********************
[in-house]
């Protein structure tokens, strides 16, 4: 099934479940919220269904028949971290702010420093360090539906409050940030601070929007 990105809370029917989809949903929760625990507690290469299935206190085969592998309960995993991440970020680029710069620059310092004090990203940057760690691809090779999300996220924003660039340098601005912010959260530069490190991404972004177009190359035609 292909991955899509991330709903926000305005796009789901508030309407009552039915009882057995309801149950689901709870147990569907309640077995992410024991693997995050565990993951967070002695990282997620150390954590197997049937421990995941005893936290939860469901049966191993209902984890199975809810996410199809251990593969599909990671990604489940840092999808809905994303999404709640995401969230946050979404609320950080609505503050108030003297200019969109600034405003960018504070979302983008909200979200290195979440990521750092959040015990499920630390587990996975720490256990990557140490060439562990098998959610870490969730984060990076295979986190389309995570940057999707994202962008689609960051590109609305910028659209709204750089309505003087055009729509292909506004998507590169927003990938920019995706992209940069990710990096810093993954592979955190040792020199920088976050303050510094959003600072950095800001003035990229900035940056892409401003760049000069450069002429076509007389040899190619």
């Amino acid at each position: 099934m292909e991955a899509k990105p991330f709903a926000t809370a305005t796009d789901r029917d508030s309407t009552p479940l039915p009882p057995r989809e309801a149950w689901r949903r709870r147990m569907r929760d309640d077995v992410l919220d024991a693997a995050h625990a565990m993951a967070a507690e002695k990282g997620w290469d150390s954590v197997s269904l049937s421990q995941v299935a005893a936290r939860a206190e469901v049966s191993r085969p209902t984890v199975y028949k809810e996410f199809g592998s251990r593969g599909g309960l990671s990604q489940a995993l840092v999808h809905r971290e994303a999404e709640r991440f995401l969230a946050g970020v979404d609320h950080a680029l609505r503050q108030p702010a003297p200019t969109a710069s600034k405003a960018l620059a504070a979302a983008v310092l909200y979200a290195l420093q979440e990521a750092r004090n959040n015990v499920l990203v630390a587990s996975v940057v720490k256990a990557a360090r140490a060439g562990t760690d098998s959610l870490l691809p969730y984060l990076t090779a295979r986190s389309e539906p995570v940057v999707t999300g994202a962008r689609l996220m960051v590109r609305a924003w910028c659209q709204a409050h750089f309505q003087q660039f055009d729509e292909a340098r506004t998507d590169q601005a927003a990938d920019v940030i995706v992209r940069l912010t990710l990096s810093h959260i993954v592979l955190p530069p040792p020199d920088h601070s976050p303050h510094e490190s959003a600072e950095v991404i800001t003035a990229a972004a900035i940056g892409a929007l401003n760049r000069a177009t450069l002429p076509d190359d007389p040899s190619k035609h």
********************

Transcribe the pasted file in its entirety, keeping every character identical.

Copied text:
[in-house]
């Protein structure tokens, strides 16, 4: 099934479940919220269904028949971290702010420093360090539906409050940030601070929007 990105809370029917989809949903929760625990507690290469299935206190085969592998309960995993991440970020680029710069620059310092004090990203940057760690691809090779999300996220924003660039340098601005912010959260530069490190991404972004177009190359035609 292909991955899509991330709903926000305005796009789901508030309407009552039915009882057995309801149950689901709870147990569907309640077995992410024991693997995050565990993951967070002695990282997620150390954590197997049937421990995941005893936290939860469901049966191993209902984890199975809810996410199809251990593969599909990671990604489940840092999808809905994303999404709640995401969230946050979404609320950080609505503050108030003297200019969109600034405003960018504070979302983008909200979200290195979440990521750092959040015990499920630390587990996975720490256990990557140490060439562990098998959610870490969730984060990076295979986190389309995570940057999707994202962008689609960051590109609305910028659209709204750089309505003087055009729509292909506004998507590169927003990938920019995706992209940069990710990096810093993954592979955190040792020199920088976050303050510094959003600072950095800001003035990229900035940056892409401003760049000069450069002429076509007389040899190619």
């Amino acid at each position: 099934m292909e991955a899509k990105p991330f709903a926000t809370a305005t796009d789901r029917d508030s309407t009552p479940l039915p009882p057995r989809e309801a149950w689901r949903r709870r147990m569907r929760d309640d077995v992410l919220d024991a693997a995050h625990a565990m993951a967070a507690e002695k990282g997620w290469d150390s954590v197997s269904l049937s421990q995941v299935a005893a936290r939860a206190e469901v049966s191993r085969p209902t984890v199975y028949k809810e996410f199809g592998s251990r593969g599909g309960l990671s990604q489940a995993l840092v999808h809905r971290e994303a999404e709640r991440f995401l969230a946050g970020v979404d609320h950080a680029l609505r503050q108030p702010a003297p200019t969109a710069s600034k405003a960018l620059a504070a979302a983008v310092l909200y979200a290195l420093q979440e990521a750092r004090n959040n015990v499920l990203v630390a587990s996975v940057v720490k256990a990557a360090r140490a060439g562990t760690d098998s959610l870490l691809p969730y984060l990076t090779a295979r986190s389309e539906p995570v940057v999707t999300g994202a962008r689609l996220m960051v590109r609305a924003w910028c659209q709204a409050h750089f309505q003087q660039f055009d729509e292909a340098r506004t998507d590169q601005a927003a990938d920019v940030i995706v992209r940069l912010t990710l990096s810093h959260i993954v592979l955190p530069p040792p020199d920088h601070s976050p303050h510094e490190s959003a600072e950095v991404i800001t003035a990229a972004a900035i940056g892409a929007l401003n760049r000069a177009t450069l002429p076509d190359d007389p040899s190619k035609h």